3. During the dark days of my husband’s cancer treatment, I remember a young girl in the waiting room. Her bald head was covered in a pink scarf and she never stopped smiling. It was the last day of her treatment, and at the Mayo Clinic, patients get to ring a large bell in the waiting room on their last day. As I sat there, alone, waiting for John, the girl came back out and walked straight to the bell and pulled the chain. Everyone clapped. I’m sure a few tough ones didn’t cry. But not many. That girl carried her own hope, and ours too.

  4. I’m in tears here as I rock my fevered little girl in my arms. So thankful that a cold is something fleeting.

  5. This is what I wrote on our family’s dry erase board this week: “Explore the idea that the only reason you are on this earth is to be kind to someone else today”. It is completely the little things that make us all keep going.

  6. Whoa. That one really tugged on the ole heart strings. I’d heard the story about Children’s but reading it written in this way – oh boy!

  7. Love you for this post. It really hit home. I will be sure to pass along to the Nettleship family.
    Also I love what “Ireadthedpp” put on her dry erase board. It’s so important to be kind. If you’re nothing else in life, kind will get you far. xoxo

  8. Thank you so much! This means a lot … R.J. is my nephew 🙂

  9. Almost forgot … one of those Steel Workers dresses up like Waldo (of the “Where’s Waldo” fame) every Friday so the kids can try to find her out their windows. So simple, but so important to a sick child.

    • LOVE this detail, Tracey. God bless those tough guys, and God bless Jackson . . . along with all the other kids dealing with things that NO ONE should have to experience. xo!

  10. A beautiful story, Sarah. I also hit that “oh my gosh half-way” wall when I turned 40. It wasn’t pleasant, and (thankfully) passed quickly. At some point, I think I just remembered that I am here, today, and that’s what matters.

  11. for me and my family you are preaching to the choir. My grandson’s life was saved by Children’s Hospital. They simply can go by Childrens for those of us who know them intimately. When we are there it is a city. Laundromat beauty shop, cafe, showers and no one cares if you and your child live in your Pajamas. My grandson was in a hospital in southwest Washington. He showed staff in his blood, and I know that is serious. Life threatening! At that hospital a nurse wanted an apology because my four year old grandson did not want shots and an IV put in. That action and some more rude remarks made me demand an ambulance so we could make the life saving move to Childrens. As a huge team of people worked on this four year old told me, “I am going to get dead.” Let me tell you your heart breaks, but that is how bad he felt and it showed all of us the pain he was in, He knew something was up. As my grandson objected to the needles, tubes, more tests, and so on he became more combative. I apologized for him, and was sent to the hall to wait for the person who sent me there. The Dr. came out and instructed me never apologize for your child. “We love combative kids, and want them to stay that way.” I hope you will go support and never see a day when he is not combative.” I saw that day once. My grandson was going in for second set of surgery and he lay there motionless and not one whimper. I can say that tore my heart apart. But we all came home. It is easier to say where he did not have MRSA it was not in his heart, his eyes, and his brain. Childrens is the place to go. The take care of all of us and allow us to be part of the team. I only wish all children could go there for everything. Thanks for the article for in the building walk every day heroes that you pray most people will never need to meet. Thanks for seeing names on the structure as a message of hope, for i have another little boy in there and I want him well too, and of course all of those kids to be well.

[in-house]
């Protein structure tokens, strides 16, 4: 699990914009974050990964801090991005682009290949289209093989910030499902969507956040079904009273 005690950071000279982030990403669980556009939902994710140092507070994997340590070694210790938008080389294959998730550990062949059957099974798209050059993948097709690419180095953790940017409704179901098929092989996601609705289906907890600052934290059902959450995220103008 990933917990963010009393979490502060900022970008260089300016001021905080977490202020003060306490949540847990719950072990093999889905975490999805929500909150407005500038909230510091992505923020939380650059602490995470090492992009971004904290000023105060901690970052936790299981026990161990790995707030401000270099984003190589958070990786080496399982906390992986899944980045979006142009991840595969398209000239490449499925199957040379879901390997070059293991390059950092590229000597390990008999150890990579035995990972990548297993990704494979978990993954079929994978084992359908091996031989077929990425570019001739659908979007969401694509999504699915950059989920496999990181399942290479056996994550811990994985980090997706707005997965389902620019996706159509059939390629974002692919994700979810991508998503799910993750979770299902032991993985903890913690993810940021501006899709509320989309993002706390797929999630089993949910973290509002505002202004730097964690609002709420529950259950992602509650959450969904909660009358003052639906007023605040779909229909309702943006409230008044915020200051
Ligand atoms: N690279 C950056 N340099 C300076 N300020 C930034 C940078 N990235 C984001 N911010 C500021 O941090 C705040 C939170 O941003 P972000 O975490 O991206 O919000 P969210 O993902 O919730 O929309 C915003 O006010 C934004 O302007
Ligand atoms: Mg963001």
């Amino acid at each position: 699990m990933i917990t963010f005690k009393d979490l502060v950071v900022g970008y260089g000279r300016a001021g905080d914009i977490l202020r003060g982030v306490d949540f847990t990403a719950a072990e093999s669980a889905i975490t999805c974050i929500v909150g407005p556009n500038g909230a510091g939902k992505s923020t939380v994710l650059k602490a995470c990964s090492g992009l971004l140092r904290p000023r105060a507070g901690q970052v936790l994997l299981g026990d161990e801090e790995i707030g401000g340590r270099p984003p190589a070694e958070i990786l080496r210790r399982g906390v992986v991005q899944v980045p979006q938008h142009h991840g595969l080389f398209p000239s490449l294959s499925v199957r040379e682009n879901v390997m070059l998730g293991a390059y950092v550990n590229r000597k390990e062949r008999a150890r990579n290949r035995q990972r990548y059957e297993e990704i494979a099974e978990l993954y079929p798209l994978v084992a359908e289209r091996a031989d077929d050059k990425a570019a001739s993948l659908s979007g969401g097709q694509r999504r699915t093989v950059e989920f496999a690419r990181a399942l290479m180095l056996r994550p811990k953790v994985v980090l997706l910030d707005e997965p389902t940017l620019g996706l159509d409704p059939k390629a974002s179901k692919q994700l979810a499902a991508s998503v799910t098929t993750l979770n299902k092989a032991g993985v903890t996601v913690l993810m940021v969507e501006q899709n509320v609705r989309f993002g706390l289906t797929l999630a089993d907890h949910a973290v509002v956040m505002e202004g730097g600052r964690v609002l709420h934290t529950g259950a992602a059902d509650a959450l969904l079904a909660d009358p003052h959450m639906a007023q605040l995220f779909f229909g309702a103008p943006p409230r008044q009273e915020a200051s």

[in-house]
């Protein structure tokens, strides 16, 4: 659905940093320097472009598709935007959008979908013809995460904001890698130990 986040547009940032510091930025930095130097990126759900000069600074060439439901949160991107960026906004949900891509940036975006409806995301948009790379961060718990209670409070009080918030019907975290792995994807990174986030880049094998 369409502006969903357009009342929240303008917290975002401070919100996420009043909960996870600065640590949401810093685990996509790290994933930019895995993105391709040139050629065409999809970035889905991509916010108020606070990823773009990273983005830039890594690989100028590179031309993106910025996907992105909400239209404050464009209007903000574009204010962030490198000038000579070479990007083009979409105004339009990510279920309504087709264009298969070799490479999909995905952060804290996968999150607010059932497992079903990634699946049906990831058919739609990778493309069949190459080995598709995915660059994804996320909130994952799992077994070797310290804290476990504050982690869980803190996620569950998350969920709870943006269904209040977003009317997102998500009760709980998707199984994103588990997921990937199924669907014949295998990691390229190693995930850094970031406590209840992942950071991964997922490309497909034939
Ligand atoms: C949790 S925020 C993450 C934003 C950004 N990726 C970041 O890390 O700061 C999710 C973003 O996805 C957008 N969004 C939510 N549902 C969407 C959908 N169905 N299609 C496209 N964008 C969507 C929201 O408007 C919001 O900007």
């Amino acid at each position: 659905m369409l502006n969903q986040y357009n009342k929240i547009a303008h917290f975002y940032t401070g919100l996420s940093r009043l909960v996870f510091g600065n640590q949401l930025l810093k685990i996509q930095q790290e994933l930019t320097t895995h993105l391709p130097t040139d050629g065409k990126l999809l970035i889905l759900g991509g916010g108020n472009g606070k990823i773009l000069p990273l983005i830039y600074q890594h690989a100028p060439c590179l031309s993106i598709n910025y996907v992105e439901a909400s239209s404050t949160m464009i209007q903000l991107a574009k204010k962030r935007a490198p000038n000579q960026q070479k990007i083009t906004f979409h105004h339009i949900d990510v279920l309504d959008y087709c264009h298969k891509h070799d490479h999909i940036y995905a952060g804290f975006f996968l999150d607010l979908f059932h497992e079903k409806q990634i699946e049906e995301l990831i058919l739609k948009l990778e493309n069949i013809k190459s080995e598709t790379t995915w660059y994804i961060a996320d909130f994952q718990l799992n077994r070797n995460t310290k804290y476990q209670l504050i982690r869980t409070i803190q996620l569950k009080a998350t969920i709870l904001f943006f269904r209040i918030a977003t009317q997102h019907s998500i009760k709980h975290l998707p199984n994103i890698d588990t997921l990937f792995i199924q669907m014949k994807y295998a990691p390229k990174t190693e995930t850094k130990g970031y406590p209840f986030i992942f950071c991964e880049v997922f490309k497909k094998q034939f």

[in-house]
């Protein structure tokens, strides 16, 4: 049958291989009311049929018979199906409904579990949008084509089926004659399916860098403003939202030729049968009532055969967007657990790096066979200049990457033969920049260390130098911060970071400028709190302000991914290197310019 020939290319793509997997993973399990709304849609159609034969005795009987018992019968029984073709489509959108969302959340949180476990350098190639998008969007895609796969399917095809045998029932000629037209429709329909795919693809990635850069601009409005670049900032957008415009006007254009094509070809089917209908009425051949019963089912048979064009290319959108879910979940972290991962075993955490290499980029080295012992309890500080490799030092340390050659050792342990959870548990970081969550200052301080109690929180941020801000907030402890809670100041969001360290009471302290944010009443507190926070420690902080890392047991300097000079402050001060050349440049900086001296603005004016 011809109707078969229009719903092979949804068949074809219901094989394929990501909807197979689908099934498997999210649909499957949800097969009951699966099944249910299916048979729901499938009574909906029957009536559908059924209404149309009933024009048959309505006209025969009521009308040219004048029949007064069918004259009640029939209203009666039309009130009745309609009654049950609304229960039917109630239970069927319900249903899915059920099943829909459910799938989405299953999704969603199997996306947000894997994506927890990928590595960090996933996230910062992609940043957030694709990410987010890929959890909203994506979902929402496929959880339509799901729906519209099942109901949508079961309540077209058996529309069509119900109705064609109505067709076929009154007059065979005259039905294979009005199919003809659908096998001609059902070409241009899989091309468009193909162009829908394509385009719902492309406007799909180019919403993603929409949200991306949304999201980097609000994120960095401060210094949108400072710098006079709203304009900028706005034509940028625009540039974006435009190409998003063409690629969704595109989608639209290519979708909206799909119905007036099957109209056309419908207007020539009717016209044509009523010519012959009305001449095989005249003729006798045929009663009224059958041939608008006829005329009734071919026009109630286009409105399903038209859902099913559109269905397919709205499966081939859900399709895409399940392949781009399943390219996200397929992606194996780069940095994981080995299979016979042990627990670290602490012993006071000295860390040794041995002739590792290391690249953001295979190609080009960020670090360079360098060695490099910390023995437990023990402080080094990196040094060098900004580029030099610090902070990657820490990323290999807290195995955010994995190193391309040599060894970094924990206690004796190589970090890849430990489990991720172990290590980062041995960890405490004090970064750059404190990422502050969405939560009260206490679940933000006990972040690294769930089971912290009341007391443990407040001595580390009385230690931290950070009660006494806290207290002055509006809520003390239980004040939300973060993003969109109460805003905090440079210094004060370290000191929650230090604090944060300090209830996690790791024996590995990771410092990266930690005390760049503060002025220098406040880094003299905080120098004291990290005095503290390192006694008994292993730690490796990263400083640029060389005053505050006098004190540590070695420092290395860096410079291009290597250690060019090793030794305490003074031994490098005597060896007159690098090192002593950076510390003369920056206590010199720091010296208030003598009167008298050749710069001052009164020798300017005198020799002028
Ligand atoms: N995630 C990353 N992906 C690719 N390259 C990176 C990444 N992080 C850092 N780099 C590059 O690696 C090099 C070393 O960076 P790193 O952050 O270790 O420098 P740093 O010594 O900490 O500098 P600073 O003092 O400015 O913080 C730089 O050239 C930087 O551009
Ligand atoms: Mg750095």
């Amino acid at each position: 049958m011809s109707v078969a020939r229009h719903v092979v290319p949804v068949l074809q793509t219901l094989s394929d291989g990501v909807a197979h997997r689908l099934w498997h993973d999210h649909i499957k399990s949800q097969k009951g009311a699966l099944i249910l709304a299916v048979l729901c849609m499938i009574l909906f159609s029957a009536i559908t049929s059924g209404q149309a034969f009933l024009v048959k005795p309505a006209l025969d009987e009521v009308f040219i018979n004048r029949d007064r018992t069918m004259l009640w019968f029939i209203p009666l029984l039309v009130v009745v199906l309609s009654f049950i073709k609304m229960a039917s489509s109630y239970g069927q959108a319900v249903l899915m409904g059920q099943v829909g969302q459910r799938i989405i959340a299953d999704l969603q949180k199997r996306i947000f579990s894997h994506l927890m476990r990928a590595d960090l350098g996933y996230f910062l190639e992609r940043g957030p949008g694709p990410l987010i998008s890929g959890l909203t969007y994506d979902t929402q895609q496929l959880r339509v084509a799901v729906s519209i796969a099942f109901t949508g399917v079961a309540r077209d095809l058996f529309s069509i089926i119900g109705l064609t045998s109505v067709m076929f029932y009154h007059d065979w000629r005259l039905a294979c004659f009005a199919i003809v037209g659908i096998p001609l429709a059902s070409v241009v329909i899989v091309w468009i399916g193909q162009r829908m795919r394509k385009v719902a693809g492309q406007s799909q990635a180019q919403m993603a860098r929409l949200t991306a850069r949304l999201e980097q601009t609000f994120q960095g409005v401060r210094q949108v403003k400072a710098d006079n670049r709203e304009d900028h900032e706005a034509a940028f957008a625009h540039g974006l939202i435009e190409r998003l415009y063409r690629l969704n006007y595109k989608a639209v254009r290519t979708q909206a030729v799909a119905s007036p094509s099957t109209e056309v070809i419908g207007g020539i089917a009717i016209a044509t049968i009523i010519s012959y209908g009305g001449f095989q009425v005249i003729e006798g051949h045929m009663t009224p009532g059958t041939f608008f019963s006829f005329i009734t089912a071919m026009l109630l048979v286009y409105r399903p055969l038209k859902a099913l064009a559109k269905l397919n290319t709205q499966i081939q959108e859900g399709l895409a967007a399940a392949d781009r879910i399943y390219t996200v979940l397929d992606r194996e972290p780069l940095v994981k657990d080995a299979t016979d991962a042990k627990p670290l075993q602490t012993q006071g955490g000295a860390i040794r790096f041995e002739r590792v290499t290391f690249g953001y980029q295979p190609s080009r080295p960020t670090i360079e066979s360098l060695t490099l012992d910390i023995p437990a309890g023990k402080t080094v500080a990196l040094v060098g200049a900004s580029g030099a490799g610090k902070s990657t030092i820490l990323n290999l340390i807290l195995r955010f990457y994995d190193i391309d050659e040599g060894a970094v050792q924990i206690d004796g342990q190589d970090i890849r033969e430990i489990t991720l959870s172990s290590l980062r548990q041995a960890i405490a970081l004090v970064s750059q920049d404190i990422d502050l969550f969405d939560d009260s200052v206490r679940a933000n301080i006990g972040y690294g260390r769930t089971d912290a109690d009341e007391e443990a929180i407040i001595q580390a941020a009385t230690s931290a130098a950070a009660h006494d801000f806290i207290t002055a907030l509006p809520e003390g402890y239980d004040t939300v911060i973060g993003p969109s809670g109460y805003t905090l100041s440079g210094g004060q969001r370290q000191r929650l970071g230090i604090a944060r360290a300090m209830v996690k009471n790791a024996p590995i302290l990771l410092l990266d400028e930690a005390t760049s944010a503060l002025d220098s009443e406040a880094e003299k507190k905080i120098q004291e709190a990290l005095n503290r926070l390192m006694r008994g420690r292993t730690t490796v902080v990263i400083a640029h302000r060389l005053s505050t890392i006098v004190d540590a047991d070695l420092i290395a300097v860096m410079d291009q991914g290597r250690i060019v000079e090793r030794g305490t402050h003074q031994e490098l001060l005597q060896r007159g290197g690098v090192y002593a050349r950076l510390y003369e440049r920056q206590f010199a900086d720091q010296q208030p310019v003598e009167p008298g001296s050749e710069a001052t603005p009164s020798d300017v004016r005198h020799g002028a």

12. I just found this blog — what a wonderful post. I want to send flowers to those steelworkers.

  13. Such a small thing but huge, those spray-painted names. Leaving a legacy should never be a job for a child, but it happens. Thanks for reminding me today how fortunate I am to be ‘almost 50’ and a mom with THREE healthy children.

  14. […] authentic, and highlighting Sarah’s sharp wit. Case in point, her recent blog post entitled Graffiti, in which she announced her upcoming birthday. Here’s an excerpt: A small but pertinent […]

  15. Having just turned the big 5-0 myself, I am constantly aware and trying to make sense too of how real dying is and how to bring a sense of peace and understanding to it all. Your posts Sarah are the highlight of my Inbox and I am always looking at things differently after I read your stories…spiders, coral, Children’s hospital expansion…and that having “adult doubt” is a good thing. Thank you dear neighbor, friend…!